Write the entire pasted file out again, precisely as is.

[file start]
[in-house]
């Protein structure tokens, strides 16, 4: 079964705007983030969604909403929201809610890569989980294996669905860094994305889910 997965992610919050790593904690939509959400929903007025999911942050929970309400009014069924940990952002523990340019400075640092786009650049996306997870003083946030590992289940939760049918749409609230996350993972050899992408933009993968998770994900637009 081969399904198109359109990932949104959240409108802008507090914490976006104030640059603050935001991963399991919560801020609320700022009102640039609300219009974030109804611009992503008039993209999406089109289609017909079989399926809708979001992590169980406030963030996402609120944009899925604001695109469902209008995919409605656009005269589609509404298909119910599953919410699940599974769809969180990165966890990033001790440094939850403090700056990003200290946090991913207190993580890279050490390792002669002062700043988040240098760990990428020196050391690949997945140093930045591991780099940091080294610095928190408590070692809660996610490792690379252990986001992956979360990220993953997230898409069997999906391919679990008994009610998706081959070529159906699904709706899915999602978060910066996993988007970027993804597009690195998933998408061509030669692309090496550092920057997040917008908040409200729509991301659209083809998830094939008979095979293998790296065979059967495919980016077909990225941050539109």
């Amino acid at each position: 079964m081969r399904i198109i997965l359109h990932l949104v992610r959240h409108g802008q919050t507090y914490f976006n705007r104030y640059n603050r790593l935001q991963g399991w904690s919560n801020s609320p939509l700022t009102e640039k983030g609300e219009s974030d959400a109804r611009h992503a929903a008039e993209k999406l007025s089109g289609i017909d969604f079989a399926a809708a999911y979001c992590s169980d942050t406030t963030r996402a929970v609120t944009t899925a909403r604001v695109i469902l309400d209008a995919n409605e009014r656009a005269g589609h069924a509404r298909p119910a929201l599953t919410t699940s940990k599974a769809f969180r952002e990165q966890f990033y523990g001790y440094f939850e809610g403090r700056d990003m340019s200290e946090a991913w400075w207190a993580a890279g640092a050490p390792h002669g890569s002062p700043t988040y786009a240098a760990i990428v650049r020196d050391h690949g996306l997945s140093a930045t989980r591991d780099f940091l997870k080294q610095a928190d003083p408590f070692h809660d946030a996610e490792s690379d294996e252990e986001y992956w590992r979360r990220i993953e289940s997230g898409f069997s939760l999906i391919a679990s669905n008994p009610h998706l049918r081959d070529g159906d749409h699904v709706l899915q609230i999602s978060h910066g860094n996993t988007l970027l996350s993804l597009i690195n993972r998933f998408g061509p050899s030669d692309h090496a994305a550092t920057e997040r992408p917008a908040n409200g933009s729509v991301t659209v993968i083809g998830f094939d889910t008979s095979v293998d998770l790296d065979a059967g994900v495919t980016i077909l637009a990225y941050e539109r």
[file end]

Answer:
[in-house]
């Protein structure tokens, strides 16, 4: 079964705007983030969604909403929201809610890569989980294996669905860094994305889910 997965992610919050790593904690939509959400929903007025999911942050929970309400009014069924940990952002523990340019400075640092786009650049996306997870003083946030590992289940939760049918749409609230996350993972050899992408933009993968998770994900637009 081969399904198109359109990932949104959240409108802008507090914490976006104030640059603050935001991963399991919560801020609320700022009102640039609300219009974030109804611009992503008039993209999406089109289609017909079989399926809708979001992590169980406030963030996402609120944009899925604001695109469902209008995919409605656009005269589609509404298909119910599953919410699940599974769809969180990165966890990033001790440094939850403090700056990003200290946090991913207190993580890279050490390792002669002062700043988040240098760990990428020196050391690949997945140093930045591991780099940091080294610095928190408590070692809660996610490792690379252990986001992956979360990220993953997230898409069997999906391919679990008994009610998706081959070529159906699904709706899915999602978060910066996993988007970027993804597009690195998933998408061509030669692309090496550092920057997040917008908040409200729509991301659209083809998830094939008979095979293998790296065979059967495919980016077909990225941050539109």
């Amino acid at each position: 079964m081969r399904i198109i997965l359109h990932l949104v992610r959240h409108g802008q919050t507090y914490f976006n705007r104030y640059n603050r790593l935001q991963g399991w904690s919560n801020s609320p939509l700022t009102e640039k983030g609300e219009s974030d959400a109804r611009h992503a929903a008039e993209k999406l007025s089109g289609i017909d969604f079989a399926a809708a999911y979001c992590s169980d942050t406030t963030r996402a929970v609120t944009t899925a909403r604001v695109i469902l309400d209008a995919n409605e009014r656009a005269g589609h069924a509404r298909p119910a929201l599953t919410t699940s940990k599974a769809f969180r952002e990165q966890f990033y523990g001790y440094f939850e809610g403090r700056d990003m340019s200290e946090a991913w400075w207190a993580a890279g640092a050490p390792h002669g890569s002062p700043t988040y786009a240098a760990i990428v650049r020196d050391h690949g996306l997945s140093a930045t989980r591991d780099f940091l997870k080294q610095a928190d003083p408590f070692h809660d946030a996610e490792s690379d294996e252990e986001y992956w590992r979360r990220i993953e289940s997230g898409f069997s939760l999906i391919a679990s669905n008994p009610h998706l049918r081959d070529g159906d749409h699904v709706l899915q609230i999602s978060h910066g860094n996993t988007l970027l996350s993804l597009i690195n993972r998933f998408g061509p050899s030669d692309h090496a994305a550092t920057e997040r992408p917008a908040n409200g933009s729509v991301t659209v993968i083809g998830f094939d889910t008979s095979v293998d998770l790296d065979a059967g994900v495919t980016i077909l637009a990225y941050e539109r």